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Whisk(e)y And The Creative Mind

Have you ever noticed that after a drink or two, your senses seem to sharpen? Your mind feels a little more relaxed; being creative and charming comes a little easier; and the world seems to have a slight effervescence about it. There’s been a notion floating around for awhile called “Ballmer Peak” that’s named after Steve Ballmer, former CEO of Microsoft, which claims that there is a correlation between blood-alcohol levels and the improvement of cognitive ability.

Now, this isn’t to say that you can have six Old Fashioneds and be the next master of tech, but you may find yourself feeling a little more on the ball whilst ordering your second round.

We tend to think less about repercussions after a few drinks, and the tendency to doubt ourselves also decreases. Whether they imbibed during the creative process is something that can be left to the imagination, but many of the great artists of the last century enjoyed whisky, and I think that it is fair to assume that these experiences bled into their works at some point.

Whiskey for the mind (image copyright The Whiskey Wash)

William Faulkner once said: “my own experience has been that the tools I need for my trade are paper, tobacco, food, and a little whisky.” Before falling in love with the Screwdriver cocktail, Truman Capote was known for his love of J&B blended Scotch; Dorothy Parker developed a taste for Whiskey Sours; and considering that most of his writing surrounds the experiences of dive bars, it’s no surprise that Charles Bukowski enjoyed the refreshment of a Boilermaker. 

There’s something to be said about how a little intoxication can alter the way your mind behaves to the point of it feeling like the unlocking of an altered state of consciousness. “The poet makes himself a seer by a derangement of all the senses” is the profound proclamation by Arthur Rimbaud.

Given that the world looks a little differently after a few drinks, it can be fascinating to witness the juxtaposing clarity of these moments in art. Whilst the swirling strokes and dominating green tones in Vincent Van Gogh’s ‘The Drinkers’ could be a nod to his love of absinthe, it’s worth noting that the hunched over patrons are drinking dark liquid out of tumblers – something now associated with drinking bourbon.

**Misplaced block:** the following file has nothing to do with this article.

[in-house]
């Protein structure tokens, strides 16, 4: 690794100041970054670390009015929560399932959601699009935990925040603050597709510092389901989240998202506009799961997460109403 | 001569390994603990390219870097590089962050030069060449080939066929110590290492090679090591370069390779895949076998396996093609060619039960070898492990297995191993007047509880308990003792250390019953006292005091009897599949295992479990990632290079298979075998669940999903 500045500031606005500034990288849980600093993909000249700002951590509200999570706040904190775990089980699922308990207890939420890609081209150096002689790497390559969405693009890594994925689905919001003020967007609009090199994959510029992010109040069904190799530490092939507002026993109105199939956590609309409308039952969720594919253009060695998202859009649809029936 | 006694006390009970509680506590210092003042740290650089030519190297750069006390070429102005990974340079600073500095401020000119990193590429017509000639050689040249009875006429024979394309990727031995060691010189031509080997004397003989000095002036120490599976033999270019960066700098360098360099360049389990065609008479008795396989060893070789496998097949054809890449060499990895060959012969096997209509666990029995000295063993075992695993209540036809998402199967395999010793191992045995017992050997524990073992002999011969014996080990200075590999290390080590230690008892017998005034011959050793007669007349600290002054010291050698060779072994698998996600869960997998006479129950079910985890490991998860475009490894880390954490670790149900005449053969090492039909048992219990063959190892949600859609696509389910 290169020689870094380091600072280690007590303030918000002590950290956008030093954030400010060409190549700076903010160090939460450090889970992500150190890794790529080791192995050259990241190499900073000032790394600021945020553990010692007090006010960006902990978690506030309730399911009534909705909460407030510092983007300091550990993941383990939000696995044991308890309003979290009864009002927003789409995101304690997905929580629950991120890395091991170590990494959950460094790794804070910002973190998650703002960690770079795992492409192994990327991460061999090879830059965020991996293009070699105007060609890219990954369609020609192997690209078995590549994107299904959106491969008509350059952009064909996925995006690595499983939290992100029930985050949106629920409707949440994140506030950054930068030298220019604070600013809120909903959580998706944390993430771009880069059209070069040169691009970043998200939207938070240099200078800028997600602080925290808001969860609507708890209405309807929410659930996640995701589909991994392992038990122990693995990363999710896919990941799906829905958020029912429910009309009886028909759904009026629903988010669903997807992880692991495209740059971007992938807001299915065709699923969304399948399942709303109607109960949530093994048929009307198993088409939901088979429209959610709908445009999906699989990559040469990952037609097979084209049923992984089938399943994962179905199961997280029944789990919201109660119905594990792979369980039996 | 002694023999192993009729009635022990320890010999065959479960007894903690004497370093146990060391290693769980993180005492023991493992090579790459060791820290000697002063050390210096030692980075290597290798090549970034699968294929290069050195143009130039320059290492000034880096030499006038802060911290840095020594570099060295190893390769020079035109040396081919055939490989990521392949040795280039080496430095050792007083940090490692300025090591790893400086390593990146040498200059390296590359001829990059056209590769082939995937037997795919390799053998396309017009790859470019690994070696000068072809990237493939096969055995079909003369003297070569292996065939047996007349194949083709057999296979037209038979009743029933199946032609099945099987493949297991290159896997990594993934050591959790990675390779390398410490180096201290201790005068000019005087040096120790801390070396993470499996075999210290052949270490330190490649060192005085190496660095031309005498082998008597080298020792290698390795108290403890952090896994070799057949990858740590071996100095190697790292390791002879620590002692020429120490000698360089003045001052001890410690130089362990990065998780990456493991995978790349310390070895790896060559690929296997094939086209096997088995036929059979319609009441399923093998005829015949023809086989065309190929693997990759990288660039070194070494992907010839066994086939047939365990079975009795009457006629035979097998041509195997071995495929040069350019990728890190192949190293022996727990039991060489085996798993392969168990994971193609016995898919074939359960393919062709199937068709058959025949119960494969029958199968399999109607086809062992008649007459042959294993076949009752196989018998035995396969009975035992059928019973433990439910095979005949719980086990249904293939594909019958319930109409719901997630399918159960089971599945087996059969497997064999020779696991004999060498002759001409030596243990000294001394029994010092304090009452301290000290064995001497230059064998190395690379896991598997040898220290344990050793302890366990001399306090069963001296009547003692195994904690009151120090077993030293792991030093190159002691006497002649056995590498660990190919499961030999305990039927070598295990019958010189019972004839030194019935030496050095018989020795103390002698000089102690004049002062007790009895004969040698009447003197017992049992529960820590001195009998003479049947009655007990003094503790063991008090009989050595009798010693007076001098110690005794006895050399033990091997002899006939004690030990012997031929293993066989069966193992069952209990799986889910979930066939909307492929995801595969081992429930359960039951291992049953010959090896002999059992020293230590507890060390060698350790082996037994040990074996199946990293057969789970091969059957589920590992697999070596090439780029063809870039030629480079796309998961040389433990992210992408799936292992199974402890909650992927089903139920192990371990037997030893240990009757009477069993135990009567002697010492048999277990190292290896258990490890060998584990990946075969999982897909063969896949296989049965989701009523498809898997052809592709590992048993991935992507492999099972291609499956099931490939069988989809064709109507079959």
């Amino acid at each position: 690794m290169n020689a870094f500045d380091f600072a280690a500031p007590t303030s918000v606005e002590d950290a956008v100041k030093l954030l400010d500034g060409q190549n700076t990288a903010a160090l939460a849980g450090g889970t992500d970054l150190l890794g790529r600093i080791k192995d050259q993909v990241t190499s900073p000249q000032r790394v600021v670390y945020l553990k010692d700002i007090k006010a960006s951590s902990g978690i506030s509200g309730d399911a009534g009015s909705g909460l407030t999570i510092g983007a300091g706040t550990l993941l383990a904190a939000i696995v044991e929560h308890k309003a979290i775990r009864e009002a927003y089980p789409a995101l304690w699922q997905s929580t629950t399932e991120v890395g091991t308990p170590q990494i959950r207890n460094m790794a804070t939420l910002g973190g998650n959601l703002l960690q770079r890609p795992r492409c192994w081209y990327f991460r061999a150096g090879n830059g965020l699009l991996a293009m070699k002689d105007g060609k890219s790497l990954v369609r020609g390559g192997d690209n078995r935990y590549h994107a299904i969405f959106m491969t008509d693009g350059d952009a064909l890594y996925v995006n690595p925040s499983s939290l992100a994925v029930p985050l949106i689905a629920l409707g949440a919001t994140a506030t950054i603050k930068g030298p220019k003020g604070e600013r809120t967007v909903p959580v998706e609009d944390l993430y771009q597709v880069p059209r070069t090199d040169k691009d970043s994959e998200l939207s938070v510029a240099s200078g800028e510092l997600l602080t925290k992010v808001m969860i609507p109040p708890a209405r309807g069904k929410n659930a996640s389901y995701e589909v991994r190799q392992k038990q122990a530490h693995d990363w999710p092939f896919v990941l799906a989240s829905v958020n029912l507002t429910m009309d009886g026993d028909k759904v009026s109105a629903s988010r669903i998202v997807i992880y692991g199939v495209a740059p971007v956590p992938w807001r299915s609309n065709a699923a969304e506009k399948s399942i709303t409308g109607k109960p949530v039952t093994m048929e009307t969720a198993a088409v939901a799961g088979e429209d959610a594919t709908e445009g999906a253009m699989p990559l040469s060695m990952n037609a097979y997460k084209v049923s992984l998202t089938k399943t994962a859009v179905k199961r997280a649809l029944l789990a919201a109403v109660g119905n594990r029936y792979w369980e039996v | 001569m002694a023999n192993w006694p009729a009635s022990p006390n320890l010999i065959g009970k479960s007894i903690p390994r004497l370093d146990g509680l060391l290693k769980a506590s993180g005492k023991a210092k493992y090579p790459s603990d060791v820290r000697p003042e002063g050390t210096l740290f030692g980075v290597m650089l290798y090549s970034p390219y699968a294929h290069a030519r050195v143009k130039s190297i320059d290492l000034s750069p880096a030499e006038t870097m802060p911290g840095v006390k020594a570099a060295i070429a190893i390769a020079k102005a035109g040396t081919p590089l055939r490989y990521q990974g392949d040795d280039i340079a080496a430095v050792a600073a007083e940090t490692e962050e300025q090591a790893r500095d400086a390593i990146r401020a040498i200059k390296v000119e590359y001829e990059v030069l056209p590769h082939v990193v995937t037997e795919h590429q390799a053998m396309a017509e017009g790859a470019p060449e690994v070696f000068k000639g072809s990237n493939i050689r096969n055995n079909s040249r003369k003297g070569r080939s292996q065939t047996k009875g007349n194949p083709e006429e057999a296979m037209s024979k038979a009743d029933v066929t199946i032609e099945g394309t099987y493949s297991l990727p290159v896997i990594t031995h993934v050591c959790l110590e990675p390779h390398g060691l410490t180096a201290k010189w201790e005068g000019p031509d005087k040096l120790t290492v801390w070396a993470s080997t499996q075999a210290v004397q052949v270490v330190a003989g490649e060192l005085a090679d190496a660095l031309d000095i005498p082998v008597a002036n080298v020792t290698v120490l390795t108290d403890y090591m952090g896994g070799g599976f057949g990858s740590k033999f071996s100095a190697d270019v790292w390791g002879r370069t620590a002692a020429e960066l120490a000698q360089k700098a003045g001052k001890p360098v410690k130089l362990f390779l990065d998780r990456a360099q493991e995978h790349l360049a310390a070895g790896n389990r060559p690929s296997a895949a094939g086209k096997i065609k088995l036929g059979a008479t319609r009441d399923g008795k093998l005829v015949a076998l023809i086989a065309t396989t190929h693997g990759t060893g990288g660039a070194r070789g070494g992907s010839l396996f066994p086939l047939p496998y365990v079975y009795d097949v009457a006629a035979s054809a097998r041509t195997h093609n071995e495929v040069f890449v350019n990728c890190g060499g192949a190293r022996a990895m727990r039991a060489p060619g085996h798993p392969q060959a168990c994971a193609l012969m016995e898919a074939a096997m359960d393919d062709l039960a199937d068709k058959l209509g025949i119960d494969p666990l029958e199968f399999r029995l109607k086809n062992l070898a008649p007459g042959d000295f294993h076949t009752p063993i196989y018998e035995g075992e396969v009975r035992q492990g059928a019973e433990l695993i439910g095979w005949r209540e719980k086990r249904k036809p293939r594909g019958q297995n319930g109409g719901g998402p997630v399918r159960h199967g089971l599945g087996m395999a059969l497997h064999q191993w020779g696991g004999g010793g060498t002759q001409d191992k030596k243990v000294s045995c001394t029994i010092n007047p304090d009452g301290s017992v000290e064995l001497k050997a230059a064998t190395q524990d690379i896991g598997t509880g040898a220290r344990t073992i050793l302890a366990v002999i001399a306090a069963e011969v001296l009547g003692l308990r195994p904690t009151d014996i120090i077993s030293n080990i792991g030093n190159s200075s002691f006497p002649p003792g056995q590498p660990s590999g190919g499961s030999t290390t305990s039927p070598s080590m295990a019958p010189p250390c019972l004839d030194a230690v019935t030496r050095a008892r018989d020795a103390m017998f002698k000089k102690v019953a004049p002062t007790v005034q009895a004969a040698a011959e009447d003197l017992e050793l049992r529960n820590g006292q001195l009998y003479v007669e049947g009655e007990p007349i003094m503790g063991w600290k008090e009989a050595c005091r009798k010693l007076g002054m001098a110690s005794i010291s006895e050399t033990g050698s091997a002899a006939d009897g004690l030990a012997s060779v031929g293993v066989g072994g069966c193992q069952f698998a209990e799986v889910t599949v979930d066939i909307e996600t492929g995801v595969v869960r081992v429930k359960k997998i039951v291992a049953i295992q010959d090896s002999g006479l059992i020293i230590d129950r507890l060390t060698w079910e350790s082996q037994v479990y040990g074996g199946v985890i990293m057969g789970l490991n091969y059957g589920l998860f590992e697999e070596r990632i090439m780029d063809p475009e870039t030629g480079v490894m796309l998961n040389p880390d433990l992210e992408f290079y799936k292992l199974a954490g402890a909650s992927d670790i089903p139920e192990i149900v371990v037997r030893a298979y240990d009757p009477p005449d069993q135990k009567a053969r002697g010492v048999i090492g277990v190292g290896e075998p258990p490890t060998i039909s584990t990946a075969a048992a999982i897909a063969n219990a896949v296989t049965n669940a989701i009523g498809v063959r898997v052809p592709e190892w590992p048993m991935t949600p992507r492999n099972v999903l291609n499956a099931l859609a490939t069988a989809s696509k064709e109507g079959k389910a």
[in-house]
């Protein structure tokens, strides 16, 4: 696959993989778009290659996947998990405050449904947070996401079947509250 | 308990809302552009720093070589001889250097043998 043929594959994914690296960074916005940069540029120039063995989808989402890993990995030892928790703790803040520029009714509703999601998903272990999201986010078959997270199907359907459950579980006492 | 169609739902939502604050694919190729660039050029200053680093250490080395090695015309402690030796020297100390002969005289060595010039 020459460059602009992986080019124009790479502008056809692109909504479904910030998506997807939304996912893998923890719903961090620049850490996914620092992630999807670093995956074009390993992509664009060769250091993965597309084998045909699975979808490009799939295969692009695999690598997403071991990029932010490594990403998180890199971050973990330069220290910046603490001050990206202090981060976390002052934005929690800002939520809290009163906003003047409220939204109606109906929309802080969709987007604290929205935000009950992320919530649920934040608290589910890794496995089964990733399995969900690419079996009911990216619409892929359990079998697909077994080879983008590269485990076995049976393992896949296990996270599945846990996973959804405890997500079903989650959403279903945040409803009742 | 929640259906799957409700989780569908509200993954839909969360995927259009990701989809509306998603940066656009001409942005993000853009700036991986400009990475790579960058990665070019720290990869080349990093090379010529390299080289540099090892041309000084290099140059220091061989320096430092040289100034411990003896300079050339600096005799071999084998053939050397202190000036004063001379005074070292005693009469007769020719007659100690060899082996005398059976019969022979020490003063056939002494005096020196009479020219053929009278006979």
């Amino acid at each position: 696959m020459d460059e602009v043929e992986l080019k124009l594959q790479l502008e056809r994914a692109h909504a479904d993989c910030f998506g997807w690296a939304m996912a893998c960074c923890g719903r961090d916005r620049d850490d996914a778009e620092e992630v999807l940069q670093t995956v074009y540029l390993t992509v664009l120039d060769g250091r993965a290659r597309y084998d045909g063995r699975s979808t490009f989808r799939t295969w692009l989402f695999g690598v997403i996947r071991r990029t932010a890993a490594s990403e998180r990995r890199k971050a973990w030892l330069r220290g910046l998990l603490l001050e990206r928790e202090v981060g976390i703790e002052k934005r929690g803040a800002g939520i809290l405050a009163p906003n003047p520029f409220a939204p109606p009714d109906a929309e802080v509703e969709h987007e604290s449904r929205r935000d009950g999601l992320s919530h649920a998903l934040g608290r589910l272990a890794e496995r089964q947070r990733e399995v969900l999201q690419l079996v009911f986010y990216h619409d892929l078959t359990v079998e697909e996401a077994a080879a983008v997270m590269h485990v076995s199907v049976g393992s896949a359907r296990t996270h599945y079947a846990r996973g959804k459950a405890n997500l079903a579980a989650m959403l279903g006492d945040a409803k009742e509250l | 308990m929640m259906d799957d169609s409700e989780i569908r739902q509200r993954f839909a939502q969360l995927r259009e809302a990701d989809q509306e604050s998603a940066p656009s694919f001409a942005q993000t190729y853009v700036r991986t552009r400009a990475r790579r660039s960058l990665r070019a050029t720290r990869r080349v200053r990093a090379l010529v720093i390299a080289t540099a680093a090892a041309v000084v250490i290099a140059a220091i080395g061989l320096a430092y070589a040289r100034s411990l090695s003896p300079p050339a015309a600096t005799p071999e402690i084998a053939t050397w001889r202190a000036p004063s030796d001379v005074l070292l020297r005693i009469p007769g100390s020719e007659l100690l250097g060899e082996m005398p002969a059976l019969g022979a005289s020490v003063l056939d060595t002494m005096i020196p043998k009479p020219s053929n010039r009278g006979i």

Susi LaForsch’s painting titled Girl In A Glass #2 is a depiction of the negatives that come with whisky drinking. A woman sat on the toilet, a bottle of Jim Beam in one hand, and her head hung in what feels like shame. Whilst it’s easy to get caught up in the romanticism of links between alcohol-induced, altered mental states and creativity, we cannot forget the people who had a less than healthy relationship with the stuff. Hunter S. Thompson used to drink Chivas Regal with his morning papers, Nikola Tesla would drink whisky daily as he thought of it as an elixir to extend life, and the day before Jack Kerouac died from a haemorrhage caused by cirrhosis, he was drinking whiskey just like any other day. 

The key is in balance. There are recent studies that do show the possibilities of some benefits to drinking whisky. Claudia Kawas, a neurologist at the University of California, discovered that people who drink two units of alcohol a day, may be less likely to die prematurely. There have also been other experiments that suggest the risk of strokes and heart attacks can perhaps be reduced by 50% with moderate whisky consumption.

I say the key to life is everything in small doses. As Mark Twain once said “too much of anything is bad, but too much good whiskey is barely enough” and on that note, let’s raise a glass to health and creativity!

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